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Spruce Pirate

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About Spruce Pirate

  • Birthday 03/05/1976

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    Stirlingshire

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  1. I only ever take hot water in the flask. Drink either black coffee or cup-a-soup at work, both easily taken in the piece bag and made on site. I've washed a few cups, but never the actual flask, nice, easy low maintenance.
  2. Sounds like the old 365 compared to the 372.
  3. Thanks for all the replies. First off, I've already ruled out a 462 from Stihl, it's an OK saw, but it doesn't perform as well as the 572 in my opinion. I had an extended demo of one a while back and it's good, but it's not a 572. A bit clunky and the rear handle has a tendency to fall apart. All you hardwood guys in the south might like them but I still think the Husky is better for softwoods which is what I do most of. I'm well aware that the 500i is 10cc (or almost) bigger in engine capacity than the 572, and that we possibly shouldn't be comparing them. They do however fall into the same niche when felling, at least up here they seem to, so they're always going to get compared. Maybe the question should be why Stihl had to build a bigger saw to compete with the Husqvarna? I'm still not sure whether to just go for the 500i as it's there (but might not be for much longer), or hold out until a 572 can be got. Decisions, decisions.......
  4. Evening all, I'm looking for thoughts on 500i vs 572xp. I need to replace the 572 and not sure what to go with. 572 is a saw I like, it's cheaper and I've got plenty spares, but I can't seem to find anyone who's got one to sell. 500i is more expensive, thirsty, no spares but I can pick one up tomorrow. Each therefore has advantages and disadvantages. Looking for peoples thoughts as to each saw as I could always wait a while for a 572. Thanks in advance.
  5. They're sometimes way, way, WAY out with their estimates. I looked at one a while back which was being re-tendered as they didn't like the original bid (only one contractor submitted a bid the first time, it was about £90k). In the end I didn't go for it as the job was too much of a ball ache and we were busy enough anyway, but I reckon the £90k was about right but also I think over twice what their estimate of the value of the work was. I seem to remember it went to negotiation after the re-tender with the amount of work being reduced. Point is, you can only put a price in for what you think the work is worth, not what someone else does.
  6. Two things spring to mind with this, 1 - I never knew that, I've always just put it into reverse and driven backwards until it disengages and 2 - you managed to find a defender of a certain vintage with a working handbrake?!?!?!😲
  7. Thanks for all the replies so far, I'm leaning towards just getting the Halfords. Reviews are as good as the likes of the Sealeys cost is a good bit less, lift is more or less the same. John, I'm pretty good at making sure something is properly supported before going underneath it, but I know what you mean about always being the odd time you do. I'll try and be better all the time.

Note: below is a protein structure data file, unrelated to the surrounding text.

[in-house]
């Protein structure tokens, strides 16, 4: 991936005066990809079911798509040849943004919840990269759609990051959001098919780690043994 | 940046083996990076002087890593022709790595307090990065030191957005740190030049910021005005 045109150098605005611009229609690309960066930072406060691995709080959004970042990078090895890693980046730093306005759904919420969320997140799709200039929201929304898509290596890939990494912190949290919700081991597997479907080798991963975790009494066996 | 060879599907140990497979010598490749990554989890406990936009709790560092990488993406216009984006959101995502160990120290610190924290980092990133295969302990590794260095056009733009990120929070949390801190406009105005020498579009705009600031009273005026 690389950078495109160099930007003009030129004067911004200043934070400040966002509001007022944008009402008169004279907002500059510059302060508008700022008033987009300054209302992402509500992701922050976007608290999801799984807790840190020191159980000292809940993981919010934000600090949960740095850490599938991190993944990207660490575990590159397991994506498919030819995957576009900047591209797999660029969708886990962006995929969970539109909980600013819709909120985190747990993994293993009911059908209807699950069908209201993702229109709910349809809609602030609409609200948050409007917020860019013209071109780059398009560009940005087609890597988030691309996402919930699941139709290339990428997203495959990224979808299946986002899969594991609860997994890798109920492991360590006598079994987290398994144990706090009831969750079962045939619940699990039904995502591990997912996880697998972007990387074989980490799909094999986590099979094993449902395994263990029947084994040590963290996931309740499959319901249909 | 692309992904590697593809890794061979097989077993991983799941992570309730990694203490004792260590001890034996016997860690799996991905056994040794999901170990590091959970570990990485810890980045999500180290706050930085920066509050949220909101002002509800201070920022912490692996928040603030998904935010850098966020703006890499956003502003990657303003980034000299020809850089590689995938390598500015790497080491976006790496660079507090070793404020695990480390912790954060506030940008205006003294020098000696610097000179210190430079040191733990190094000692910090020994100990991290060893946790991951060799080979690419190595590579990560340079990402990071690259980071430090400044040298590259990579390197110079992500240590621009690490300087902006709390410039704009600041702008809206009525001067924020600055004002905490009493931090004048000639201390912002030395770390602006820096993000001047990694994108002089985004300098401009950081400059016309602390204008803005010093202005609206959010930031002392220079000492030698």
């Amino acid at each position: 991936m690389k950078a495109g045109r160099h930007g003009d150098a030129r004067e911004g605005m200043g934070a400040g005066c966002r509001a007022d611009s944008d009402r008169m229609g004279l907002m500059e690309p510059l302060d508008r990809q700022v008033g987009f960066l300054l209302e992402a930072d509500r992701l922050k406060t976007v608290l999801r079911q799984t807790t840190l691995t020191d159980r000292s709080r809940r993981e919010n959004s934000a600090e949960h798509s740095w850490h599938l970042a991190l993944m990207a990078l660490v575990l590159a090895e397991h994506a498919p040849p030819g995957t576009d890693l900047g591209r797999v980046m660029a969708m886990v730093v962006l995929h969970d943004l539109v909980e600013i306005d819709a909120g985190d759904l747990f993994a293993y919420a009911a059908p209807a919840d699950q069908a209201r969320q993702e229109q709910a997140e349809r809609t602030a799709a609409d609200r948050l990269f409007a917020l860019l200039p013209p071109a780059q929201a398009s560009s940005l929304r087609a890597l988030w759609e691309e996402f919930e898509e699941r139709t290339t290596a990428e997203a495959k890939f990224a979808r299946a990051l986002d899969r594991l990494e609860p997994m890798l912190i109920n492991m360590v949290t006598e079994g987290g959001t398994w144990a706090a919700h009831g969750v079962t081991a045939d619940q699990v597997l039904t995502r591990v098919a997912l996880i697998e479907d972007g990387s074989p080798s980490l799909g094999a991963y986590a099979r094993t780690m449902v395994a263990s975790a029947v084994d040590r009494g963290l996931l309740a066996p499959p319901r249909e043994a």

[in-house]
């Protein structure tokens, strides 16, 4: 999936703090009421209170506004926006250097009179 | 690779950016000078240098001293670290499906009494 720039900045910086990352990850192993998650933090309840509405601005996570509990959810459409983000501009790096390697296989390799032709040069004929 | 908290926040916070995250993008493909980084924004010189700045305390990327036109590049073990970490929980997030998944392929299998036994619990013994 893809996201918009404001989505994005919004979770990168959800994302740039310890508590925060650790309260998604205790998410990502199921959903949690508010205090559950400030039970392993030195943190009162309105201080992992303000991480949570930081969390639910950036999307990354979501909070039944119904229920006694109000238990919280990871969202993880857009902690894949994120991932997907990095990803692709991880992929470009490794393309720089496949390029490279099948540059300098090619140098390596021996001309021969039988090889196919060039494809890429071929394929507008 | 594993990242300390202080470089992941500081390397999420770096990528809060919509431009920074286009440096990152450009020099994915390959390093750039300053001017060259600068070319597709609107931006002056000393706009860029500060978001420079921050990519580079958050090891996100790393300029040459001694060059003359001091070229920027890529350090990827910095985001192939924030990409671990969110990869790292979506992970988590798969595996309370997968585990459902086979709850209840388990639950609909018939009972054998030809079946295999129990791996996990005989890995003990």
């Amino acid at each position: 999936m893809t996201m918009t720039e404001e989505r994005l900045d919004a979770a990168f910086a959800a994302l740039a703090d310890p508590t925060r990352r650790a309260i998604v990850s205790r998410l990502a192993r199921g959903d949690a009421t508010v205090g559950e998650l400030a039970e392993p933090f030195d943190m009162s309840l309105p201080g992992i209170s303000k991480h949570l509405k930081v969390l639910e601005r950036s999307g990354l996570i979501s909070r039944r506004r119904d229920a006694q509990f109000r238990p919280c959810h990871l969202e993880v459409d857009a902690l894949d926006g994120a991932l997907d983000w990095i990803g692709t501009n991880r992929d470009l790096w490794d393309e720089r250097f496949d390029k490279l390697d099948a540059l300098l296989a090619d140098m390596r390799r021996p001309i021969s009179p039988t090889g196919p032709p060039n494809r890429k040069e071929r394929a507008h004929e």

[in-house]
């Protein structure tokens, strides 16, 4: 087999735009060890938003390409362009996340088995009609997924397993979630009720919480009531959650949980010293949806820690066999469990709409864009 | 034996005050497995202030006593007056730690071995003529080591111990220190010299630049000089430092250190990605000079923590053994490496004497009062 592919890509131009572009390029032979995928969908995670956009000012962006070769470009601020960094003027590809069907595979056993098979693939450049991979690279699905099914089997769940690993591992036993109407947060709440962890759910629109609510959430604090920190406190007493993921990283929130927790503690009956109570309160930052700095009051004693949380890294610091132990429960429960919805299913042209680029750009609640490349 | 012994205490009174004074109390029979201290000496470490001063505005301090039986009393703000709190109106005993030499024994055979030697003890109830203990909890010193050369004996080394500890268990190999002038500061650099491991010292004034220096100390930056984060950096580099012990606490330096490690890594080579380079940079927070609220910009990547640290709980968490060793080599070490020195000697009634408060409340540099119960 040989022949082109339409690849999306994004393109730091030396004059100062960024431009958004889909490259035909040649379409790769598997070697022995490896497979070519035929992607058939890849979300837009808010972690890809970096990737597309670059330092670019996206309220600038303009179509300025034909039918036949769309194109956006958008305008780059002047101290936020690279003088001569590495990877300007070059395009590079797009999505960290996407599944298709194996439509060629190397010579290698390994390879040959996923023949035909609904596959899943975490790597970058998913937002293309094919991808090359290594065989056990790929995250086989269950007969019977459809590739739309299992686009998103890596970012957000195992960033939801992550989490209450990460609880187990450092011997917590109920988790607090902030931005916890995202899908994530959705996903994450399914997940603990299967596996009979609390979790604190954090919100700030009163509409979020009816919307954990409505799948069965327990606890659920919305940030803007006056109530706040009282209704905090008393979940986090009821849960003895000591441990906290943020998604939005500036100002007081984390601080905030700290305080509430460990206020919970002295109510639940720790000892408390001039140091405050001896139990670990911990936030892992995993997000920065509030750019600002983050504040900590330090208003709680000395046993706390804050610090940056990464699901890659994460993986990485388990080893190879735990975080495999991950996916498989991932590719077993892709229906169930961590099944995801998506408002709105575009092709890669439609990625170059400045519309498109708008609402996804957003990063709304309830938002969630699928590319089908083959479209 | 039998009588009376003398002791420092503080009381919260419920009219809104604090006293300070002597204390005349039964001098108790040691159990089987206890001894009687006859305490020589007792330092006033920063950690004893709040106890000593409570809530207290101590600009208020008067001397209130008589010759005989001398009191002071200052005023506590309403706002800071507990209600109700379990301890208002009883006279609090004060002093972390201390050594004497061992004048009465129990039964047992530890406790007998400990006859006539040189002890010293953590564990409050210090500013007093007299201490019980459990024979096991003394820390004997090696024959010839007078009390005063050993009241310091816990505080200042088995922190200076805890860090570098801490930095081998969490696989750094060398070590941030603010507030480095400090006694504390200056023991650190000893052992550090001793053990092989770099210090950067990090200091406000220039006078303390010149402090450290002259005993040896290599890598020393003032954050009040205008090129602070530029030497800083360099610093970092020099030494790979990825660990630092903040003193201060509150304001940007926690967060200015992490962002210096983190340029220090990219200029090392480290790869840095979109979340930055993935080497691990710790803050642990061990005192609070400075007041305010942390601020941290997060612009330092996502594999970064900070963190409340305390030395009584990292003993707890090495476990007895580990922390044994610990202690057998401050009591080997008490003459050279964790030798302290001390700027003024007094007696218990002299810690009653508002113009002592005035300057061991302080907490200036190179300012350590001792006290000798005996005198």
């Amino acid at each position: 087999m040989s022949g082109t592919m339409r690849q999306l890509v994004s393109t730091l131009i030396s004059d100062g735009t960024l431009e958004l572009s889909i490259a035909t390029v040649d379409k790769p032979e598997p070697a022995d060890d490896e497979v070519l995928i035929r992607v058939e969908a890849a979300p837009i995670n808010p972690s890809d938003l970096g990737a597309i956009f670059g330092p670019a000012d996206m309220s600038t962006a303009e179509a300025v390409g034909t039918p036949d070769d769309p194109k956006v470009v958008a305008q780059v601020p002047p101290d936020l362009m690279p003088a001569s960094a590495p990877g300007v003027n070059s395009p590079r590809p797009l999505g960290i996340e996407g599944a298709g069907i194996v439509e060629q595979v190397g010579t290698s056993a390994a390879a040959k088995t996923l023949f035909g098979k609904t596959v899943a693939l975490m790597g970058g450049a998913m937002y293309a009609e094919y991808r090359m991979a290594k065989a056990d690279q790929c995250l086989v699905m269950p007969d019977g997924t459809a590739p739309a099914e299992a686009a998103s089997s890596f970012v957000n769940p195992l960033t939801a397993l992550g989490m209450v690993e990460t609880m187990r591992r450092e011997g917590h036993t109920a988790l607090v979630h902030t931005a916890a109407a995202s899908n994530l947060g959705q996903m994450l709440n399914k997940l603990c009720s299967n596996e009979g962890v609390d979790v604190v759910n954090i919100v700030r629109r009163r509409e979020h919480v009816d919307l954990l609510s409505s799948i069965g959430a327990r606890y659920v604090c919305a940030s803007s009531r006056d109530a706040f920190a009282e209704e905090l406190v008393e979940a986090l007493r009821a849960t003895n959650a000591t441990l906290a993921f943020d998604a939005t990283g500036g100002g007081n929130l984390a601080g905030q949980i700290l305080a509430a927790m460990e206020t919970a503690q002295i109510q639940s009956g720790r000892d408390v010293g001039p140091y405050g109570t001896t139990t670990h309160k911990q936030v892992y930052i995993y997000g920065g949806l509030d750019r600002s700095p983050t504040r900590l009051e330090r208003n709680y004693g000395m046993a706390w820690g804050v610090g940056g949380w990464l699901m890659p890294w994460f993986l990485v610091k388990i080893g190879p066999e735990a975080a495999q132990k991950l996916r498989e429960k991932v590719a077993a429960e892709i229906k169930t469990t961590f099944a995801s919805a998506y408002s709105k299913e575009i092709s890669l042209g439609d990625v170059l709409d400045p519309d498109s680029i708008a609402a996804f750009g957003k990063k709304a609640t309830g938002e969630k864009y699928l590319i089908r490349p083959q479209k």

8. I thought '87, or the aftermath, was the reason we had tickets in the first place! Nothing quite like getting pinched when the cut clearly "should" be opening! I'm not sure a pole-saw is actually all that handy compared to knowing what you're doing and how to do it! A course will only take you so far, if you do the ticket then probably best also to get someone who knows a bit about it to give you a hand when you start off. Single stems are relatively straightforward, but complex multiple blow can take a bit of working out and two heads are better than one. It's not impossible to learn as you go if you're doing relatively small simple stuff, but you still need to take care and be aware of all the tensions, side and up and down and that even small trees can have a lot of force stored in them and even small root plates are HEAVY. You can learn a lot from assessment schedules, FISA guides and YouTube, but better to do a course, get advice from someone with experience or both.
  9. I had my dad's trolley jack on long term loan while he was abroad for a few years, then when he came back I had to return it. Boo-hoo, suck to be me. I've got by for a good while using bottle jacks, but recently used a trolley jack again when there was one available which has reminded me how good, and useful a tool they are. So, I'm in the market for a trolley jack of my own without having to beg and borrow one. Needs to lift 3 ton, that should be plenty of safety margin as realistically most things I want to jack are only about a ton or two. I saw one in Halfords the other week which was fairly cheap, Machine-Mart have a few at varying price points, specifications seem similar. It's not going to get that much use - I cut trees, I'm not a mechanic - anyone on here got any recommendations? Do I just get the cheap one, or is it worth spending a bit more money?
  10. Sorry, that was meant as a joke, I didn't really mean for you to go to the trouble of creating a poll.
  11. I got service parts from gardentractorspares.co.uk. All ordered off their website, delivered straight to the door, just had to figure out which part numbers I needed.
  12. I'm another fan of the Husky pole pruner. Miles better than petrol versions that I've used, plenty power and battery lasts pretty well. Storage and transport is an issue as it's a bit unwieldy but it's no worse than a petrol version. I have managed to bend the shaft by dropping stuff onto it, but it still works which is something that the petrol pole pruners I've used don't always manage.

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